A global role for Fis in transcriptional regulation in S. enterica serovar Typhimurium has been studied using microarrays, and Fis was found to influence 291 genes during the exponential stage [7]. Fis-binding sites on several genes such as rpoS and gyrB in S. enterica, through which Fis regulates these genes, have also been identified [16]. However, a genome-wide analysis of Fis-binding sites in S. enterica has not yet been reported. It can be speculated that the Fis-binding regions in S. enterica are different from those of E. coli for two major reasons. First, there are marked differences in the genomes of these two species. For instance, approximately 29% of the genes in S. enterica serovar Typhimurium LT2 (including those of pathogenicity islands, functional prophages, and plasmids, most of which are closely associated with pathogenesis), are absent from E. coli K12 [24], [25]. Furthermore, the genome regions present in both species share on average only 80–85% identity at the nucleotide level [24]. Second, the DNA supercoiling levels differ between the two species, and Fis binds to DNA to play an important role in the homeostasis of supercoiling [15], [26][28].

Besides its role in global regulation, the roles of Fis in the regulation of virulence properties in E. coli and S. enterica have been previously reported [7], [29][31]. For example, Fis was reported to influence the transcription of the virulence genes at the locus of enterocyte effacement (LEE) in enteropathogenic E. coli and therefore, to affect the invasion ability of the pathogen [29]. S. enterica serovar Typhimurium is a facultative intracellular pathogen that infects intestinal epithelial cells, subsequently be internalized by macrophages cells and then rapidly disseminates through the blood stream accumulating in mesenteric lymph nodes. It causes food-borne gastroenteritis in millions of people worldwide. Furthermore, its invasion process is mediated by a type III secretion system (TTSS), which is encoded by Salmonella pathogenicity islands (SPI)-1, and TTSS encoded by SPI-2 is responsible for delivering effector proteins to the host cell, which facilitates S. enterica survival and replication in host cells [25], [32][34]. Besides SPI-1 and SPI-2, other SPIs such as SPI-3, SPI-4 and SPI-5 also contribute to host cell invasion and intracellular pathogenesis [35][38]. Most of the genes in SPI-1, SPI-2, SPI-4, SPI-5, and some genes in SPI-3 have been found to be positively regulated by Fis [7], although the underlying regulatory mechanism remains to be clarified.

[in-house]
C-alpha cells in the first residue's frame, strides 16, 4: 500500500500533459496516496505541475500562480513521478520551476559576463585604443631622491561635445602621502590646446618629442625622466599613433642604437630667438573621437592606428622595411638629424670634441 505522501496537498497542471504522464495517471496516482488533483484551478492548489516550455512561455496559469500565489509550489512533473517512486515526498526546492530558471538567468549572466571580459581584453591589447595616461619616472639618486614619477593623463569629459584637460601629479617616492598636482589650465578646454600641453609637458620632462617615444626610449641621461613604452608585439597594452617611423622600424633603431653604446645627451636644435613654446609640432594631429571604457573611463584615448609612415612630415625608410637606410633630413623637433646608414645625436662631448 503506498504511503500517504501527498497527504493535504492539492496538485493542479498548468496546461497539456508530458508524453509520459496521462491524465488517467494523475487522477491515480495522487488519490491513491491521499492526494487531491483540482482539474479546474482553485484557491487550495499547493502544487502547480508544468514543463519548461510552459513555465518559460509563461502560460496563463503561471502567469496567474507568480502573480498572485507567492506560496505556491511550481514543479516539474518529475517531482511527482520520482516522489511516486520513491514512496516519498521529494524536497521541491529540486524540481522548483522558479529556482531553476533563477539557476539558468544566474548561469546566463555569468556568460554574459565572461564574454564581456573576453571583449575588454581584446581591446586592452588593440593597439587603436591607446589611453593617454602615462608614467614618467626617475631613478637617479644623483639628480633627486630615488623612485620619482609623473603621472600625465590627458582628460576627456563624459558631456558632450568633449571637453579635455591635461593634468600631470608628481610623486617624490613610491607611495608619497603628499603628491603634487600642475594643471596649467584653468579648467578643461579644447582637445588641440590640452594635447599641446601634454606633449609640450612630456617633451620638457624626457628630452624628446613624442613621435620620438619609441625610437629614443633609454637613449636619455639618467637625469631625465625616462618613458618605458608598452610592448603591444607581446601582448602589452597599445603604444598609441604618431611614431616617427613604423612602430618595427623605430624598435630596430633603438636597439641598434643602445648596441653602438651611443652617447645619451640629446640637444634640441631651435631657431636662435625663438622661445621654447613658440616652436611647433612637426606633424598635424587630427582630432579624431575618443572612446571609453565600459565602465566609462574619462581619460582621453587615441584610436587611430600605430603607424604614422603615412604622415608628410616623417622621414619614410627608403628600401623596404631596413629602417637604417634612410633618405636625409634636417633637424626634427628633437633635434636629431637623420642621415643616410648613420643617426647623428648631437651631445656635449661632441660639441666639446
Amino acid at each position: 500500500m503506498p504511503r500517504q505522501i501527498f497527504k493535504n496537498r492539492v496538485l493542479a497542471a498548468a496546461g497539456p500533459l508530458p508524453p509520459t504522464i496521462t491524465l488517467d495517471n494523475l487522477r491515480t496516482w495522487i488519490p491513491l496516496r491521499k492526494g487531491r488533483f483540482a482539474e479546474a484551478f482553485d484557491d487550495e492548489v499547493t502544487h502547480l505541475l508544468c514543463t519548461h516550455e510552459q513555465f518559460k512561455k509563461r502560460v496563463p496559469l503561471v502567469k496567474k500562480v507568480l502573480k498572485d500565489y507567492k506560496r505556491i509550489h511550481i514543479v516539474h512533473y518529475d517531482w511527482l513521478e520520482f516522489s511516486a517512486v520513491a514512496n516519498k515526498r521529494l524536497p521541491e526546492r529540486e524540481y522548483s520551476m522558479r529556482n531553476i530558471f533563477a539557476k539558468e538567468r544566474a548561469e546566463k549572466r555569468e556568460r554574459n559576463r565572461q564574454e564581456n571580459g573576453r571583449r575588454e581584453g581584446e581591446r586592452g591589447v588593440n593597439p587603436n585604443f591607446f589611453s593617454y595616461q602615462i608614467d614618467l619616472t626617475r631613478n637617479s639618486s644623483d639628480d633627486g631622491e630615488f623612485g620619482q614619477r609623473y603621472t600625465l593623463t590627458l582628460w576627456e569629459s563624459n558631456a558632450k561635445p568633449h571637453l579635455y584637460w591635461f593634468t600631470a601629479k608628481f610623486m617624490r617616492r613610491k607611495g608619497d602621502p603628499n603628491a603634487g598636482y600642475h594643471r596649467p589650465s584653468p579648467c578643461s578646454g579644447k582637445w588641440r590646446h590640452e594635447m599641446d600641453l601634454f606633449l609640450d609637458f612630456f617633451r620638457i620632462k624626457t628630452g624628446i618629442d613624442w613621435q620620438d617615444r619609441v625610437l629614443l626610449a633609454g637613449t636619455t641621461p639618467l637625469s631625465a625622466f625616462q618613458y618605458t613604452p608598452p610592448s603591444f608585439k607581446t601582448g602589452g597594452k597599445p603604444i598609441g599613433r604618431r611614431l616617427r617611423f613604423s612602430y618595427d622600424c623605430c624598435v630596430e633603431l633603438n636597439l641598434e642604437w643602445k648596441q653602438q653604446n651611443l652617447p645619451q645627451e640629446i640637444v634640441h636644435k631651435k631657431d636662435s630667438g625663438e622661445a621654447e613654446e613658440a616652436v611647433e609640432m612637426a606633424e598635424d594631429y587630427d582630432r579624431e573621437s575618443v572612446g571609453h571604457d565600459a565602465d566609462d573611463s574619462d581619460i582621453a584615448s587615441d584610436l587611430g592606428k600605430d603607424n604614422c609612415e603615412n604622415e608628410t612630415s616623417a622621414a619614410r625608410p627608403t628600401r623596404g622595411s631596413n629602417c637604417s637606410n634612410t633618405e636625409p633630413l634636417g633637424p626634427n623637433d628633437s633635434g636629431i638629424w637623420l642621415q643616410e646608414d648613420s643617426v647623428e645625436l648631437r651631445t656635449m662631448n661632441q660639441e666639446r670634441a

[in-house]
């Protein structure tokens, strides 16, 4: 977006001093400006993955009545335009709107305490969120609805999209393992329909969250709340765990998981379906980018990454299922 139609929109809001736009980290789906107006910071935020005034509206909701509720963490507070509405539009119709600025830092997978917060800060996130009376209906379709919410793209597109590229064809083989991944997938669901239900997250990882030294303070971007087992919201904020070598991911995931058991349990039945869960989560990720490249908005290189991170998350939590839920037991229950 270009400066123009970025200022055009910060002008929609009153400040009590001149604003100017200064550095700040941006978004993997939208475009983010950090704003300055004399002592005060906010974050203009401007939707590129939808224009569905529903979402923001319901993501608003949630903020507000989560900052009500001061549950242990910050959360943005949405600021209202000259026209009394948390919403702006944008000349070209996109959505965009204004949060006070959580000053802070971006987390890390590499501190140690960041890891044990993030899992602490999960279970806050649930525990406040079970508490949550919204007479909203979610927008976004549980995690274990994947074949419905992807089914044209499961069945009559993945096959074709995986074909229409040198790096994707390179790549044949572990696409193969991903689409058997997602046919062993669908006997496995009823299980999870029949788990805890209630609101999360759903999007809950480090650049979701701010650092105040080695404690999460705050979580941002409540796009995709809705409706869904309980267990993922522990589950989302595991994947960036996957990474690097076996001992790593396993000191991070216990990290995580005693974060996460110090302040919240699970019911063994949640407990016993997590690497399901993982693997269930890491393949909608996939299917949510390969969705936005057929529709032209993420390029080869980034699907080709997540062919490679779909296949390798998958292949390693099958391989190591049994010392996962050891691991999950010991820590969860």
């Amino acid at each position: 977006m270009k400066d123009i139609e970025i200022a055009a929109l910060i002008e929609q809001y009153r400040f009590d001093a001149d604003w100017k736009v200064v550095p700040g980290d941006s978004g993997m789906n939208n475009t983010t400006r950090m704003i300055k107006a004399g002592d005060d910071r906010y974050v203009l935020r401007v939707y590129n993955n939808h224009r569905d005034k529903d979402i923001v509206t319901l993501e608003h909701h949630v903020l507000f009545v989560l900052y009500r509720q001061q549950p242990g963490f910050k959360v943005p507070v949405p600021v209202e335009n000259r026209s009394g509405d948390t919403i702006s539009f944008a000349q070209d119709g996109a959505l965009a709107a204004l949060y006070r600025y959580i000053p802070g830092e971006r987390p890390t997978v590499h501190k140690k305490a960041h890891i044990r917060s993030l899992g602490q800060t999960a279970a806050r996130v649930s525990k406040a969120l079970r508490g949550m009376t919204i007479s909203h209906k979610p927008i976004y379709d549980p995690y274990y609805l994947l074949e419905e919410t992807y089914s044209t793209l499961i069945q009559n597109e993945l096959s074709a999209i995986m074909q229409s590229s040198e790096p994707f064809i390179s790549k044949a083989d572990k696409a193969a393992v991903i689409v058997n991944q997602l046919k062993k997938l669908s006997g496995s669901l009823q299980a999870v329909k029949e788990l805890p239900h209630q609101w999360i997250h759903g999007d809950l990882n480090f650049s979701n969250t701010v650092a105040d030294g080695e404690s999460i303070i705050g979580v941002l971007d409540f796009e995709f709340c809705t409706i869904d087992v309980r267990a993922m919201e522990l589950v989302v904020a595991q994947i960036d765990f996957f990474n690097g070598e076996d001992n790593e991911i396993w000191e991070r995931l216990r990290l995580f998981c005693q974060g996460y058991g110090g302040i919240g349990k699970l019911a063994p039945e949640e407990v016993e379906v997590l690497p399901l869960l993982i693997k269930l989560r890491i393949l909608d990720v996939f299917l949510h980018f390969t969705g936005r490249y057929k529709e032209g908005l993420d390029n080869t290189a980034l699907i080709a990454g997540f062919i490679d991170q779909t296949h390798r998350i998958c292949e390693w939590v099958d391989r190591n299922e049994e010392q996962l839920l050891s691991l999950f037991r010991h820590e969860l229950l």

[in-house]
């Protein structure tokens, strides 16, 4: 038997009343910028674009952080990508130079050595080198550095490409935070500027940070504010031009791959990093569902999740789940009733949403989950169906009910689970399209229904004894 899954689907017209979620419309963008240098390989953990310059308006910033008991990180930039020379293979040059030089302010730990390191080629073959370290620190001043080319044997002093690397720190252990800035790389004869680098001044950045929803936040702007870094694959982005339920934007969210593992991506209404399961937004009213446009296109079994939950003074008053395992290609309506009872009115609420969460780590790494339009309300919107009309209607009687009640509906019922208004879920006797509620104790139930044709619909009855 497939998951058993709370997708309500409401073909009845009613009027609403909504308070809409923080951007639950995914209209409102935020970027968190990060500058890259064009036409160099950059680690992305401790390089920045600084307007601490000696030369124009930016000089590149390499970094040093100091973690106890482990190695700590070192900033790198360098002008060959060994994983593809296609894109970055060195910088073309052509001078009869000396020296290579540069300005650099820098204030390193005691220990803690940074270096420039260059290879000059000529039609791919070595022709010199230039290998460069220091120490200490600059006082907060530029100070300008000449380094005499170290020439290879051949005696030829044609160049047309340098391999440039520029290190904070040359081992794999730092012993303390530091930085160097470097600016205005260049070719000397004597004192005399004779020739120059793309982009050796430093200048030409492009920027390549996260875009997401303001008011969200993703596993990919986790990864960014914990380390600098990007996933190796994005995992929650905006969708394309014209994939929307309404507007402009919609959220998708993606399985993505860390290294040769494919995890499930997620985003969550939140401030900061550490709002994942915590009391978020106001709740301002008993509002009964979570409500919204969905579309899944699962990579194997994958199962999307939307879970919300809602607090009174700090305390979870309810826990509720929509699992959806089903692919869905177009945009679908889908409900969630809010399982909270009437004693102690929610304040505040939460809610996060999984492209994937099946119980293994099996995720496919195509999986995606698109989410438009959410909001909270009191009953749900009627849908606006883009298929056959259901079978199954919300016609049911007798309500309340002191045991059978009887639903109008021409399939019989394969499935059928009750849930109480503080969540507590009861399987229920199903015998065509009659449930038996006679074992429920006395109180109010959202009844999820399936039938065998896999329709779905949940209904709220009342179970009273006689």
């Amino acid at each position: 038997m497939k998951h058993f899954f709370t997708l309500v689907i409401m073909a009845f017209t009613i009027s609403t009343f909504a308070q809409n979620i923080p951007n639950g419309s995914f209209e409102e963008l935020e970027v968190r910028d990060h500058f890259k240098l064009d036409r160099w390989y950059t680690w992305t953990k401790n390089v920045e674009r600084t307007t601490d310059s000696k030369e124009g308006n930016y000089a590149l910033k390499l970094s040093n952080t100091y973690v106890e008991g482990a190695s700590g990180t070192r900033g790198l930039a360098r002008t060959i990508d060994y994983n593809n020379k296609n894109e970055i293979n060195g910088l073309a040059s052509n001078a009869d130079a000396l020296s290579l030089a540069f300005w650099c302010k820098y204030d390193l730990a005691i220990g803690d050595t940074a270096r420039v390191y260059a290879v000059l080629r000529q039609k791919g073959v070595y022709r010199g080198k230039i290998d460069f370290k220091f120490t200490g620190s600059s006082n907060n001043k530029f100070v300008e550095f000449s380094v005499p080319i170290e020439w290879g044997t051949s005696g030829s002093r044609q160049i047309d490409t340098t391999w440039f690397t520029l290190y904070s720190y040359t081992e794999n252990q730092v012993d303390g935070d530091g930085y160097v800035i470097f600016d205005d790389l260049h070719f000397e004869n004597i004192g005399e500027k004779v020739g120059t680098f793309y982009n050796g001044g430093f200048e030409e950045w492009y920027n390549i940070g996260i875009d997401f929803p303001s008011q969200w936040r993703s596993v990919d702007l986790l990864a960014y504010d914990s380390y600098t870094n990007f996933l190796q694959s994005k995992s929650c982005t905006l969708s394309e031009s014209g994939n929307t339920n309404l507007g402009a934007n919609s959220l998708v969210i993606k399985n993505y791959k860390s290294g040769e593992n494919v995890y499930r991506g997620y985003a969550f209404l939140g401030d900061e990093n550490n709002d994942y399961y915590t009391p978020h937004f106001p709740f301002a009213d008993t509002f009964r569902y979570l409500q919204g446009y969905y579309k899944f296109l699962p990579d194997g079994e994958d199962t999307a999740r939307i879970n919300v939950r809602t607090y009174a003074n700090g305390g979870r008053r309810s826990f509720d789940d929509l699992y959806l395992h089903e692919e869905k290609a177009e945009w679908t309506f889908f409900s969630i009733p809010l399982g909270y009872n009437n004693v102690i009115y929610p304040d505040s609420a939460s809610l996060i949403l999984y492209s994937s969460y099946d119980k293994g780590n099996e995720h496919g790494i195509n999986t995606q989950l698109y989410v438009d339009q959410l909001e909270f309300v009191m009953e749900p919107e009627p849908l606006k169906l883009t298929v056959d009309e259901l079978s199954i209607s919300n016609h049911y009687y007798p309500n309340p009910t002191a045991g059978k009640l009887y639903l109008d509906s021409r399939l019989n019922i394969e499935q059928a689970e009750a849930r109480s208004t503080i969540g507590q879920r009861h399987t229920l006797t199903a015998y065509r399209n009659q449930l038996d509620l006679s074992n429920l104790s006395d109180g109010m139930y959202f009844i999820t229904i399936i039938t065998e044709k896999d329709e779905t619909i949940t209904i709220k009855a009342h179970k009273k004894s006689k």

In this study, we determined the genome-wide distribution of Fis-binding regions in S. enterica LT2, analyzed the regulation of global gene transcription by Fis, and identified the molecular mechanisms by which Fis acts to influence virulence of LT2. A lower degree of concordance (23%) in the Fis-binding regions of S. enterica LT2 and E. coli K12 was found, and a new Fis-binding motif was identified in LT2 that differed from the K12 form. A large proportion (65%) of Fis-binding genes was positively regulated by Fis, which is different from the effect of Fis in E. coli. In addition, we found that Fis up-regulated cobalamin (B12) biosynthesis genes by controlling the B12 regulator gene, pocR. Using cell invasion assays, we showed that Fis enhances invasion and intracellular replication ability of LT2 within the host cell. Combining the results of ChIP-seq, RNA-seq, real-time PCR (RT-PCR), mutation, and cell infection experiments, we showed that Fis influences the expression of 63 of the 94 SPI-1 and SPI-2 genes, which are responsible for the invasion and intracellular replication of LT2. Three regulatory modes were characterized by which Fis controls SPI gene transcription: i) Fis binds to and activates SPI regulator genes (hilC and ssrA); ii) Fis binds directly to SPI genes to enhance the transcription of these genes and those downstream; iii) Fis enhances the expression of the global regulator gene ompR [39], which induces the expression of SPI positive regulator genes (hilD and ssrA).

Materials and Methods

Bacterial Strains and General Growth Conditions

Strains used in this work are listed in Table S1. Luria-Bertani broth and agar (15 g/L) were used for routine growth. Where necessary, antibiotics were used at the following final concentrations: ampicillin (100 µg/mL), chloramphenicol (15 µg/mL), kanamycin (50 µg/mL), respectively.

Construction of LT2 Mutant and FLAG-tagged Strains

The Δfis strain was constructed by substitution of fis with a chloramphenicol acetyltransferase gene (cat) using the phage lambda Red recombination system [40]. The fis-FLAG strain was constructed by substitution of the fis termination codon with the 3×FLAG epitope and a chloramphenicol resistance cassette amplified from the plasmid pLW1600F [41] using the same recombination system.